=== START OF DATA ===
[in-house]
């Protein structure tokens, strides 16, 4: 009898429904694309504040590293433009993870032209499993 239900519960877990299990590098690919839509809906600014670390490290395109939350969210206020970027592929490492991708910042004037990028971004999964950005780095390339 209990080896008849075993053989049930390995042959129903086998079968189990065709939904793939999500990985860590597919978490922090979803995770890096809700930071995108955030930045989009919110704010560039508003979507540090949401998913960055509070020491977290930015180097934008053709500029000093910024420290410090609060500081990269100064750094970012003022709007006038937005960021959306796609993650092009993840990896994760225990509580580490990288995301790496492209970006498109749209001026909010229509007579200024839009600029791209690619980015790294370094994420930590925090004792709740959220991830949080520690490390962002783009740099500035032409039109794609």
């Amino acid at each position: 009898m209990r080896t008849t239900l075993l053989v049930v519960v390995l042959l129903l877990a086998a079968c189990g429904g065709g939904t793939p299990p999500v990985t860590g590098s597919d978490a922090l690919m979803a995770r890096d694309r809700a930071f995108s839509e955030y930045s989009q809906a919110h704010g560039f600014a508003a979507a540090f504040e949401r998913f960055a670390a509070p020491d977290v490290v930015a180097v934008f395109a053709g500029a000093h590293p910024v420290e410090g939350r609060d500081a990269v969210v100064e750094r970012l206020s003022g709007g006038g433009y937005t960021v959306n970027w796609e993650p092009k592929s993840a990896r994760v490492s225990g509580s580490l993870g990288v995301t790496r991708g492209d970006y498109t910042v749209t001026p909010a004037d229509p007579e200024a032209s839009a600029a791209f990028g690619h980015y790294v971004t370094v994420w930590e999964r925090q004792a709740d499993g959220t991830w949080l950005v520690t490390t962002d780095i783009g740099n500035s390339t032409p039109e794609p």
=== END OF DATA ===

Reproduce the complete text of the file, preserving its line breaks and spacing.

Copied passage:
[in-house]
């Protein structure tokens, strides 16, 4: 009898429904694309504040590293433009993870032209499993 239900519960877990299990590098690919839509809906600014670390490290395109939350969210206020970027592929490492991708910042004037990028971004999964950005780095390339 209990080896008849075993053989049930390995042959129903086998079968189990065709939904793939999500990985860590597919978490922090979803995770890096809700930071995108955030930045989009919110704010560039508003979507540090949401998913960055509070020491977290930015180097934008053709500029000093910024420290410090609060500081990269100064750094970012003022709007006038937005960021959306796609993650092009993840990896994760225990509580580490990288995301790496492209970006498109749209001026909010229509007579200024839009600029791209690619980015790294370094994420930590925090004792709740959220991830949080520690490390962002783009740099500035032409039109794609």
């Amino acid at each position: 009898m209990r080896t008849t239900l075993l053989v049930v519960v390995l042959l129903l877990a086998a079968c189990g429904g065709g939904t793939p299990p999500v990985t860590g590098s597919d978490a922090l690919m979803a995770r890096d694309r809700a930071f995108s839509e955030y930045s989009q809906a919110h704010g560039f600014a508003a979507a540090f504040e949401r998913f960055a670390a509070p020491d977290v490290v930015a180097v934008f395109a053709g500029a000093h590293p910024v420290e410090g939350r609060d500081a990269v969210v100064e750094r970012l206020s003022g709007g006038g433009y937005t960021v959306n970027w796609e993650p092009k592929s993840a990896r994760v490492s225990g509580s580490l993870g990288v995301t790496r991708g492209d970006y498109t910042v749209t001026p909010a004037d229509p007579e200024a032209s839009a600029a791209f990028g690619h980015y790294v971004t370094v994420w930590e999964r925090q004792a709740d499993g959220t991830w949080l950005v520690t490390t962002d780095i783009g740099n500035s390339t032409p039109e794609p």